A baptism is an important milestone in a Christian’s life. Some denominations allow infant and adult baptisms, some don’t, but the odds are that any Christians entering their new lives as parents will have to start planning out their child’s spiritual path as well as their physical path.

To baptise essentially means to emerse. Some denominations have their followers enter a river to symbolically wash and purify their spirit. However, today, a baptism usually consists of a vicar trickling a little holy water over the child’s head as part of a larger ceremony.

The ceremony, as a major milestone, demands major preparation on behalf of the parents. Several obligatory procedures need to be taken care of, and here they are:

The Church

The best church for your child to be baptized in is, naturally, the parish you belong to. If parents do not belong to a particular parish, finding a church for a baptism is much like finding a church for a wedding. Look up all the churches in your vicinity, and schedule the ceremony in the most agreeable one. It is standard procedure for the parents to go through some sort of preparation with church officiants, in order to get better acquaintanced with the ceremony and the ritual. Most baptisms take place during the Saturday and Sunday mass. It is a short ritual, around 30 minutes in duration, and often a part of the mass itself, especially when more than one baptism is scheduled for the day. Alternatively, they can be scheduled after the mass, especially if the family doesn’t belong to the parish.

The Godparents

Godparents are a child’s spiritual mentors and guardians. Technically, they ought to be selected for the strength of their Christian faith, people the Church is willing to help you choose. In practice, however, godparents are usually good friends of the parents. Some thought should be put into this. First of all, if the first choice for a godparent is someone of different religious beliefs, the match is impossible. My own godmother had to be baptised right before my own ceremony, in order for the vicar to accept her. Strong faith is the key to a godparent in the eyes of the Church, but in the eyes of the parent, it is reliability. A godparent has a formative role in the life of a child, whether or not the family practices their faith actively. It is crucial to choose a responsible, reliable friend who will be there for the child in 10 years, in 20 years, and who has qualities the parents would like for their child to pick up on.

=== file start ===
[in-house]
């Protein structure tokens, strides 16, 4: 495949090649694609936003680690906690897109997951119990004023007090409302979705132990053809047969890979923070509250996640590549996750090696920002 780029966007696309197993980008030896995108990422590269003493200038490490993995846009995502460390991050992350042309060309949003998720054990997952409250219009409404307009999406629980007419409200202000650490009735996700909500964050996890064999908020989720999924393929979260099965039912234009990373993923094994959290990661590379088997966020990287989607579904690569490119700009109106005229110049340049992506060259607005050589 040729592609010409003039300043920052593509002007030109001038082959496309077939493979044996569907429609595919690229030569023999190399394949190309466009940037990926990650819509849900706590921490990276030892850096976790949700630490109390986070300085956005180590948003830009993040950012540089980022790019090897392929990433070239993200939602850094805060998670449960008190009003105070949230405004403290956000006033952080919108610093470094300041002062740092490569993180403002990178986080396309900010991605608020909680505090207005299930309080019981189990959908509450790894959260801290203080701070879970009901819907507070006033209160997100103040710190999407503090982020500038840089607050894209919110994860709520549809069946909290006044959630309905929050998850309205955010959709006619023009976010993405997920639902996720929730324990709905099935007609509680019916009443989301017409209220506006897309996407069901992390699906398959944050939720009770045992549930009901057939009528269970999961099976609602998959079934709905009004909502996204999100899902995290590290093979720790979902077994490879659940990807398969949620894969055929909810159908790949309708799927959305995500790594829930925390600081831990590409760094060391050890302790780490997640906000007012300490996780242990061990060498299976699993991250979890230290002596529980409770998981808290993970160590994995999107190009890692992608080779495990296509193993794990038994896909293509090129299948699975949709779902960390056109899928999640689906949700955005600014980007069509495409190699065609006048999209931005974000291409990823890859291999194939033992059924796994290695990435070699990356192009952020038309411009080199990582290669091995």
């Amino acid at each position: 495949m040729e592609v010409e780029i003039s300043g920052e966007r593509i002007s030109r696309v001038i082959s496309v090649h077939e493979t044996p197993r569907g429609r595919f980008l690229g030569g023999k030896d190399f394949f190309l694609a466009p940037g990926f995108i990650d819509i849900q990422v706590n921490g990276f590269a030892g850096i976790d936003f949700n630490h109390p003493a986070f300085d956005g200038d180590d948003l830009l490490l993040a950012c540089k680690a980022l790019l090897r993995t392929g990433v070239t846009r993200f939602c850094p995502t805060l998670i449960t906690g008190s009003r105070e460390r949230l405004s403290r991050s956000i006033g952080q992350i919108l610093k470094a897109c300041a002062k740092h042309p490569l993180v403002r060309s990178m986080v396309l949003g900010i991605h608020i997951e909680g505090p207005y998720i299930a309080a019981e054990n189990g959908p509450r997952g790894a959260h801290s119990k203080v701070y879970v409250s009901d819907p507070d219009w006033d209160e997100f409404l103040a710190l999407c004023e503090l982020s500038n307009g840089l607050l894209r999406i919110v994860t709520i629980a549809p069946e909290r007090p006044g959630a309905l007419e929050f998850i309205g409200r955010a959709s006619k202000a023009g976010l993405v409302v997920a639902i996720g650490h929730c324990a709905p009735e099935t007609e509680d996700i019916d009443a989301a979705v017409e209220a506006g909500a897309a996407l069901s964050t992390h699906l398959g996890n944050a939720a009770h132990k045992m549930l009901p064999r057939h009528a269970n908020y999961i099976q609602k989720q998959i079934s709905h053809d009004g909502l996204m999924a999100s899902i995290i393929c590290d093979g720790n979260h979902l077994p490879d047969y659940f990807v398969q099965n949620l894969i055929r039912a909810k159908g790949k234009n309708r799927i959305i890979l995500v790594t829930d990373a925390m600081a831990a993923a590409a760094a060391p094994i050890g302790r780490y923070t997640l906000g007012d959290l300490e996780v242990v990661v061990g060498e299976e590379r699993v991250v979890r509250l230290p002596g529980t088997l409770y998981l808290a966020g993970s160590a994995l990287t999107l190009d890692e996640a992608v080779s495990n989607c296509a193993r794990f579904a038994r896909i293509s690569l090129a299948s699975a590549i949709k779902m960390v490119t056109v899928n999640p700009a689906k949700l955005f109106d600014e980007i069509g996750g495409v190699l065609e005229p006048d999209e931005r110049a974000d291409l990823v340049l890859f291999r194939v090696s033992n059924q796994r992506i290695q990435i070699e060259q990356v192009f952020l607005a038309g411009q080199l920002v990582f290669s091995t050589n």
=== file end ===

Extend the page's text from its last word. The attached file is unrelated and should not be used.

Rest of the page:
The Gown

There is a custom where the godmother bestowes the baptism gown upon the child, as the godfather provides the cake. However, shopping for a baptism or a christening gown, as they are often called, is a fun and creative process, much like shopping for a wedding gown, and mothers, aunts, and grandmothers like to be involved. As the gown is designed to be an heirloom of the family, it only makes sense for the immediate family to be involved with tailoring all their future infant baptisms.

The Afterparty

It is common to organize a small reception after the baptism,
especially if family came from afar to participate. Sandwiches and cake are a good choice for food after the ceremony, nothing too fancy, nothing hard to spell. Baptisms are a wonderful occasion for the family to get together outside the Christmas season.

Baptism or Christening?

Finally, there is a lot of confusion between these two terms. They are often used synonymously, but most Christians are well aware of the difference, and use them accordingly. A baptism is a ritual where the spirit is cleansed. A christening is a naming ritual. They are normally performed together, but some families choose to have only a christening. A child’s christening is obligatory, and a baptism can be performed on adults. Some denominations even insist on adult baptisms.